The Landscape of Single-Game Sports Betting in Canada
Two years have passed since Canada embarked on its journey with single-game sports betting. It was a significant shift, promising potential economic benefits and more betting opportunities for enthusiasts. Yet, as with any major change, it was met with varying degrees of enthusiasm, curiosity, and concern. As we mark this two-year anniversary, let’s dive deep into the developments, gains, and concerns that have arisen.
The Surge in Online Sports Gambling
With the legalization of single-game sports betting in August 2021, there has been a notable uptick in the number of Canadians participating in online gambling. This isn’t just a fleeting trend; it’s a reflection of the global surge in online betting, with a staggering number of 68 million Americans betting on major sports events like the NCAA Men’s Basketball Tournament alone.
The legislative shift, which came into effect with the passing of Bill C-128, not only allowed betting on individual sports games but also ushered in a change in the Ontario legislation. This allowed private operators a foothold in the previously monopolized space.
Economic Gains Across Provinces
The economic imprint of this change is undeniable. Across provinces, sports gambling revenues have shown impressive growth:
- British Columbia: The B.C. Lottery Corporation reported an increase from $23.9-million in 2020-21 to $31.6-million in 2022-23.
- Ontario: The province’s iGaming, responsible for overseeing online gambling, highlighted in its 2023/24 first quarter results that sports-related bets accounted for a whopping $2-billion, translating to $138-million of gaming revenue.
- Atlantic Provinces: The Atlantic Lottery reported a net revenue of $14.8-million in the sports gambling category for 2021-22, showing an increase of $3-million from the preceding year.
While Alberta Gaming, Liquor and Cannabis did not present current revenue figures from sports betting, they did shed light on a significant 156.0 per cent year-over-year increase in sign-ups for online gambling.
The Changing Dynamics of Betting
The shift from parlay bets to single-event betting might seem subtle to the casual observer, but it has brought with it a new wave in the form of in-play betting. This change amplifies the betting experience by making it more dynamic. Now, instead of waiting for the end of a match or a game, enthusiasts can place bets during the event, making the process faster and more engaging.
However, this speed and the ability to place multiple bets simultaneously make sports gambling resemble the rapid pace of slot machines. This raises concerns, especially given that slot machines are often categorized as a more harmful form of gambling.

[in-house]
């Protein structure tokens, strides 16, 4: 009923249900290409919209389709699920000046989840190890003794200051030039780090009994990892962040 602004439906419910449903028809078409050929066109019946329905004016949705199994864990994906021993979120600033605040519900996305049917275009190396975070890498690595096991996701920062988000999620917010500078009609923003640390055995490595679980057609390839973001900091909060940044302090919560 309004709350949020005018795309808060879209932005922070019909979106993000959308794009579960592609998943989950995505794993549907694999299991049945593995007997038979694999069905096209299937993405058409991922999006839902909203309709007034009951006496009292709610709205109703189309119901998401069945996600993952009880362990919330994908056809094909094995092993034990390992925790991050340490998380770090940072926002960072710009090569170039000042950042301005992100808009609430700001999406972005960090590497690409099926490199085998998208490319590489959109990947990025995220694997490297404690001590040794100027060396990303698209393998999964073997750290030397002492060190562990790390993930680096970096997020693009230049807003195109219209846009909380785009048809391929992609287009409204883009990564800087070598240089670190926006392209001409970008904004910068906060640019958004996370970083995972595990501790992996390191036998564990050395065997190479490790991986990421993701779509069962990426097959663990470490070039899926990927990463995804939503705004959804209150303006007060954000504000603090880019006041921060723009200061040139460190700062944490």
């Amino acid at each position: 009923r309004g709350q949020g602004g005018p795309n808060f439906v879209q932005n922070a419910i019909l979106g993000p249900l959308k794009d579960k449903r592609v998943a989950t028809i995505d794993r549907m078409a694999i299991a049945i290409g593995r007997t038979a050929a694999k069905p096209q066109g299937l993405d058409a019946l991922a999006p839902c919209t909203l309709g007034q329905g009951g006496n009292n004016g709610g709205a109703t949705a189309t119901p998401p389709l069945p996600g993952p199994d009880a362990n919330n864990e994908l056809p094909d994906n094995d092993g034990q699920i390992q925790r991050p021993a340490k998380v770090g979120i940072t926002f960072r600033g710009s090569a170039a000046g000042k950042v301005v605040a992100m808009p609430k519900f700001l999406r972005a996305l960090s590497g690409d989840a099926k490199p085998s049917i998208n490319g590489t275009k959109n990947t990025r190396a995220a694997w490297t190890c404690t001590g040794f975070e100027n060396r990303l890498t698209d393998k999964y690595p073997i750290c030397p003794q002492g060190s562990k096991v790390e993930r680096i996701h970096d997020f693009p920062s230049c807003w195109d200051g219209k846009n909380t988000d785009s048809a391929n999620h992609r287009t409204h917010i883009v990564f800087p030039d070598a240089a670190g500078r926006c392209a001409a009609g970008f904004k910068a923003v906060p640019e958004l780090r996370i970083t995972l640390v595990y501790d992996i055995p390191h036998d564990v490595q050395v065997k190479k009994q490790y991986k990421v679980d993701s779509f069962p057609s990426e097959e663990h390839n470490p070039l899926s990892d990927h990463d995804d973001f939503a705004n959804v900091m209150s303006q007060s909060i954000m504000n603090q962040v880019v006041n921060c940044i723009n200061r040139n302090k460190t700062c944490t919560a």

Health Concerns and the Need for Research
The rapid evolution of the betting landscape has left many Canadian researchers worried. Their primary concern? A lack of comprehensive health data on the effects of single-game and in-play sports betting. The last national data, collected by Statistics Canada in 2018, predates the legalization of single-game sports betting, leaving a gap in understanding the present scenario.
Moreover, the nature of in-play betting, which allows gamblers to bet on minute aspects of games, such as the outcome of every pitch in a baseball game, is changing the very essence of sports betting. This shift from a slow-paced, strategic form of betting to a rapid-fire approach necessitates thorough research to understand its long-term effects.
Regulatory Measures in Place
Recognizing the concerns, the Alcohol and Gaming Commission of Ontario announced a forthcoming ban on the use of athletes in the advertisement and marketing of online gaming. This move, set to be effective from Feb. 28, 2024, comes in the wake of increased criticism about the prevalence of online gambling advertisements, especially during live sports events.
The Road Ahead
While the economic gains from single-game sports betting are evident, the journey is still in its infancy. As we continue to embrace this new form of entertainment, it’s crucial to balance economic aspirations with the well-being of participants. Comprehensive research, responsible advertising, and informed policy decisions will be pivotal in shaping the future of single-game sports betting in Canada.
In closing, the past two years have been transformative for the Canadian sports betting landscape. The potential for growth is immense, but so is the responsibility to ensure a safe and sustainable environment for all stakeholders.